Likewise, the hydroponic beds act as bio-filters and enable the removal of chemicals, such as nitrates, ammonia, and phosphate, from the water, as well as gases and acids. These gravel beds provide suitable habitats for nitrification that enables water to get filtered so that the fresh water can be re-circulated into the fish tanks. Aquaponics thus defines a symbiotic system where the plants purify the water body, helping the fish to thrive, and the fish waste is used as a fertilizer for plant growth.

Unlike the other two techniques, aquaponics requires a little more attention, despite the presence of filtration and aeration systems, given the importance of ensuring that both life forms are able to thrive in harmony.

A Concise List of the Pivotal Developments in Vertical Farming

Vertical farming has come a long way from what it used to be a decade back. As the masses are more and more aware of the issues posed due to population explosion and lack of arable land for food cultivation, vertical farming techniques such as hydroponics are becoming more popular than ever before. More and more companies are getting involved in indoor farming to help solve a perpetual food crisis the world over.

· Sprout AI for example, is a Canada-based company that designs and manufactures hermetic, scalable, AI-controlled aeroponic systems which can be installed in any indoor space. Apparently, these systems will be around 100 times more productive than conventional farming methods, with about 95% water savings and a massive reduction in the use of land and fossil fuels to sow, fertilize, and transport crops.

· In Saudi Arabia, the Estidamah (the National Research and Development Center for Sustainable Agriculture) has plans to establish global partnerships with vertical farm experts so as to set up indoor farming facilities and localize this technique.

· A San Francisco-based agricultural technology startup called Plenty, has made it to the headlines for having set up a state-of-the-art, climate-controlled vertical farm, including robots designed to control temperature, lighting, and irrigation. The company is able to produce 720 acres worth of vegetable and fruit yields in merely 2 acres of farmland. It also uses LED panels to generate optimal conditions for plant growth throughout the year.

· Switzerland-based startup, YASAI is a pioneer in circular agricultural economy – it has come up with a concept that integrates indoor farming technologies into a circular economy model. YASAI was established with the intention to convert an abandoned limestone quarry into a sustainable vertical farming facility, where the startup focuses on leveraging the limestone mines in the area as a natural coolant solution for the facility, recycling concrete for grey energy mitigation, and recycling nutrients from wastewater. In addition, it makes use of rooftop rainwater for irrigation, geothermal heat for internal cooling, and repurposed biowaste for generating electricity.

· Swedish food tech company Plantagon has come up with a creative solution based on vertical greenhouses – where a transport system is used to move planting boxes to a vertical greenhouse, from the floor to the ceiling, without the need for artificial light. This system can be easily deployed in new buildings or also suitably adjusted for old buildings, thereby helping the occupants of the buildings to grow food themselves.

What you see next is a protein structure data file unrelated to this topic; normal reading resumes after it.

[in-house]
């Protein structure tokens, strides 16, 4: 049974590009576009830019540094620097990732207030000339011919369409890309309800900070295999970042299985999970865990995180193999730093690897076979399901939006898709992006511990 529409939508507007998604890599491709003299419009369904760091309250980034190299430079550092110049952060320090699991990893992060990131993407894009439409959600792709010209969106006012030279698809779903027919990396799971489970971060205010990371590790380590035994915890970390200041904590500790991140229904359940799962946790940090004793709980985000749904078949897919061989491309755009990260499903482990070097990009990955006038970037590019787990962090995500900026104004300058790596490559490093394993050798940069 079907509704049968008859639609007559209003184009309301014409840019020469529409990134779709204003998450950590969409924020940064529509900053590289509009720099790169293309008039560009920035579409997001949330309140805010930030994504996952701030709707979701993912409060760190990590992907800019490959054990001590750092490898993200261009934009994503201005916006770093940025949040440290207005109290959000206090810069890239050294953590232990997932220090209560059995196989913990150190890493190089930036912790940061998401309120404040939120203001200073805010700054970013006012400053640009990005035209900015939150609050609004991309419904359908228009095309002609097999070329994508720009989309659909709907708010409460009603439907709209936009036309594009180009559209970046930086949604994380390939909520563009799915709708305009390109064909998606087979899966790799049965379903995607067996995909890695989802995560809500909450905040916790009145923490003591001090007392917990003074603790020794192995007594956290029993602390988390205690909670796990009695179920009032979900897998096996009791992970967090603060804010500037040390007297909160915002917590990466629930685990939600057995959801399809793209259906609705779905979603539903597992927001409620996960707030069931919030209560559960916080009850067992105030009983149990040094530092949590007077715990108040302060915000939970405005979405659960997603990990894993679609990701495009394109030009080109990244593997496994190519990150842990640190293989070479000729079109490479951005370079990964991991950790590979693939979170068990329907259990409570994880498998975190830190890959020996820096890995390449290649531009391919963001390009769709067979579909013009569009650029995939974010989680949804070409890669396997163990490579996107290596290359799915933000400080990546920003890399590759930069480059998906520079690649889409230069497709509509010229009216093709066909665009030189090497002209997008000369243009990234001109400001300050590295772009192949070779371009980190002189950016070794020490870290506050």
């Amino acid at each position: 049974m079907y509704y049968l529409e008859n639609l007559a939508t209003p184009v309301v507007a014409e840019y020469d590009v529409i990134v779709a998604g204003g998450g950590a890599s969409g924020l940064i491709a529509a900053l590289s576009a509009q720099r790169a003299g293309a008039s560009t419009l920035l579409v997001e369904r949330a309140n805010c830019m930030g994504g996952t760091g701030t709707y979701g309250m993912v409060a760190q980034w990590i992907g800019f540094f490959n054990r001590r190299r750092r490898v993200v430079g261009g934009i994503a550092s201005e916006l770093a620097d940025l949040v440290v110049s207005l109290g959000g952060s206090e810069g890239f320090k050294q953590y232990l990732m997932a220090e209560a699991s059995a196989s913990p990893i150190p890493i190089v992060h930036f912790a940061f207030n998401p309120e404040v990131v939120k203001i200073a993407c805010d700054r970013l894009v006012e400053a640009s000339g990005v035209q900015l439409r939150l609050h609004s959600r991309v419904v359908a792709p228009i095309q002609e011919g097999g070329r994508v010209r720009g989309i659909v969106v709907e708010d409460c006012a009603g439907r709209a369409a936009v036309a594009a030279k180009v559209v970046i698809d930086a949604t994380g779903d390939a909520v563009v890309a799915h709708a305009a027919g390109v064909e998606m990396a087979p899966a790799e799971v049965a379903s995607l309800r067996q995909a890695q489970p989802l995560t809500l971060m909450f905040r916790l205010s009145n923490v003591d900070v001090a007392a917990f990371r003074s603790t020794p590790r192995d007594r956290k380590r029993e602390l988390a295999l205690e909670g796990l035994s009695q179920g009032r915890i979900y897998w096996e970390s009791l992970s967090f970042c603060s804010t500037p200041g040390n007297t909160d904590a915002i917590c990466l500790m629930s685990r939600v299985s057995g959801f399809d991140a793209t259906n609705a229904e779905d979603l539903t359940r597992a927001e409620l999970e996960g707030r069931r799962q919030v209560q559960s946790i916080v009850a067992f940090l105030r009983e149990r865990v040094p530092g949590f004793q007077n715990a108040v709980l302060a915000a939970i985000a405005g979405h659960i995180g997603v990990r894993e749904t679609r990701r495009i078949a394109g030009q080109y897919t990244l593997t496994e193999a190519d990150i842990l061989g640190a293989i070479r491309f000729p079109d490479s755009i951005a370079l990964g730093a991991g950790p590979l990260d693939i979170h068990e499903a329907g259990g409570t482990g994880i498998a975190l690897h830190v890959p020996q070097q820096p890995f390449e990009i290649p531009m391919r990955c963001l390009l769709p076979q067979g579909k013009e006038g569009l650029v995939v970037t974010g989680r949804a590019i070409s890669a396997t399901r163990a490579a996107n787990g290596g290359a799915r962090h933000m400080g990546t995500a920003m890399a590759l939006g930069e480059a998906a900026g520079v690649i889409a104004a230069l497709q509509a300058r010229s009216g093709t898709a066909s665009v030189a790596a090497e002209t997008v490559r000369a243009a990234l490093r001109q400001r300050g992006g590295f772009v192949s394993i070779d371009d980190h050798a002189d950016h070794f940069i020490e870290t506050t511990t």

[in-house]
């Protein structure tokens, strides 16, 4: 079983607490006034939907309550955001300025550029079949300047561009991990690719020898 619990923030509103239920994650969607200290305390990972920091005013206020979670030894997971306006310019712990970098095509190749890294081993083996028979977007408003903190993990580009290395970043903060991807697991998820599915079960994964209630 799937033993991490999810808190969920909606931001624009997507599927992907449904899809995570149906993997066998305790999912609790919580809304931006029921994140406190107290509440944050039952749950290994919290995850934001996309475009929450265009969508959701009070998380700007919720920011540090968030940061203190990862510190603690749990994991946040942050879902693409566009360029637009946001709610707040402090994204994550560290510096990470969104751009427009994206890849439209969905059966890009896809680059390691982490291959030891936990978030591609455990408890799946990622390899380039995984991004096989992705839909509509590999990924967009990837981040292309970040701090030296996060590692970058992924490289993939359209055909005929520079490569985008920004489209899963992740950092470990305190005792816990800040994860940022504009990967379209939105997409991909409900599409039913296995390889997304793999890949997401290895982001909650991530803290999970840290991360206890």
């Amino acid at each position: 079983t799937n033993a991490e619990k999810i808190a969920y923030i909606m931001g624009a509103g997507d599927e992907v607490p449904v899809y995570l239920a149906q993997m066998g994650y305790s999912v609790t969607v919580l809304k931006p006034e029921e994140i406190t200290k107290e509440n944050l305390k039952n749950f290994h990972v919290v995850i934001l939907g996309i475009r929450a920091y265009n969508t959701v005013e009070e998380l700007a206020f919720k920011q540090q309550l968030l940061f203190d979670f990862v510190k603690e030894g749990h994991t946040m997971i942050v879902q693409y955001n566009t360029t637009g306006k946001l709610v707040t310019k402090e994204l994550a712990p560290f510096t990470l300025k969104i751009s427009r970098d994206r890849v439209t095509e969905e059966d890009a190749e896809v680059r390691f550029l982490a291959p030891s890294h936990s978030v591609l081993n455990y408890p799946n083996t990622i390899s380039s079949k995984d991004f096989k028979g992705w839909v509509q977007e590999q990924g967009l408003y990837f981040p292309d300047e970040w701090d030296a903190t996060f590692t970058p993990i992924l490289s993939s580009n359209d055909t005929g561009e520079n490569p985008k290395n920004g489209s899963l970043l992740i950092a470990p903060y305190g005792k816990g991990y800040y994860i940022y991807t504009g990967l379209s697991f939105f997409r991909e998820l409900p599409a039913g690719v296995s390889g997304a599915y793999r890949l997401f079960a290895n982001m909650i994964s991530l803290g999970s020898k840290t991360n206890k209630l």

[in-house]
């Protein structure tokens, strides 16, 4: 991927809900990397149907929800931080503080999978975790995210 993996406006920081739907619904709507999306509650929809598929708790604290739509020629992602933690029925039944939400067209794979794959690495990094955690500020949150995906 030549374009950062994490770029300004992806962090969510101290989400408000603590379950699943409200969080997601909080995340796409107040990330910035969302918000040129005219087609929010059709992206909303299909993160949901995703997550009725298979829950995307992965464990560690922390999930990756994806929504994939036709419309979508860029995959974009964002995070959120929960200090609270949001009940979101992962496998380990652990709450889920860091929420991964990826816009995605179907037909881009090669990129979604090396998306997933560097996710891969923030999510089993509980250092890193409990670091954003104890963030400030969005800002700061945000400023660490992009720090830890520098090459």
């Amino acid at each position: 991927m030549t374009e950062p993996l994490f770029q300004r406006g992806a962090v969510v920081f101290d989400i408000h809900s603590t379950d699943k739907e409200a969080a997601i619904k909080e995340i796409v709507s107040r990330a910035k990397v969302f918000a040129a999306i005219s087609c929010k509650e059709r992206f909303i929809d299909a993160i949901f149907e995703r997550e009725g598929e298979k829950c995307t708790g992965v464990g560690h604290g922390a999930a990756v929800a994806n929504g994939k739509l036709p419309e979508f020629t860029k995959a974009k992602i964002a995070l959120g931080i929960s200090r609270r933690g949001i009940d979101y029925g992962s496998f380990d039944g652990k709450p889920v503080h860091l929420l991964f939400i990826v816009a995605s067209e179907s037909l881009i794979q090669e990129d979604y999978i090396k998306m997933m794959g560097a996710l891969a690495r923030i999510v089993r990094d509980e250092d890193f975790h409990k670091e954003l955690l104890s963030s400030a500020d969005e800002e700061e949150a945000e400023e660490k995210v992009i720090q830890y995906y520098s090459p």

· An interesting vertical farming innovation that has is taking everyone by storm is the Lokal. A pop-up farming system developed in collaboration with IKEA's SPace 10 innovation lab, Lokal depends on LEDs or other sources of artificial light to grow crops hydroponically. Apparently Lokal enables plants to grow three times faster than conventional farms

· A company called ModularFarms has come up with an interesting vertical farming solution that has the ability to produce fresh, healthy plants in any climate or location. The system is scalable uses purpose-built steel containers to supplement urban centers, existing farms, and remote isolated communities. These containers are all self-sufficient and include water supply, environmental control, and lighting – just about everything.

· An innovative indoor farming technique making waves is something called CubicFarms. This is an entirely automated, environmentally-controlled system that deploys specialized trays which can be moved to ensure that the plant in its entirety receives the right amount of light for optimum growth. Based entirely on hydroponics, cubic farming systems also boast of high-quality nutrient, water, light and environmental control systems in specially designed steel containers.

These are just a few significant examples depicting the extent to which vertical farming has advanced over the years. The growth rate of this industry has been spectacular, and it is expected to register significant traction through the next decade and further. Other technological advancements in indoor farming range from VertiCrop, AeroFarms, and Skyfarm, to ZipGrow, Sky Greens, and Bowery.

What Does the Future Look Like for Vertical Farming?

A vertical farm is one of the best innovations of mankind – one of the many brilliant solutions to the food crisis faced worldwide. Of course, it has certain disadvantages – for starters, it is expensive, at least, the initial capital costs are exorbitant. Not to mention, the automated systems such as LED lighting and climate control solutions also may cost a bomb.

Despite that, it is one of the best solutions to what we perceive as a peril for the globe with regards to food production. With more and more people choosing to live in cities, the demand for good quality, fresh food is getting higher. Presently, vertical farming is at a nascent stage in some parts of the world; with time though, it is likely to garner more momentum and majorly transform the agricultural landscape across the globe.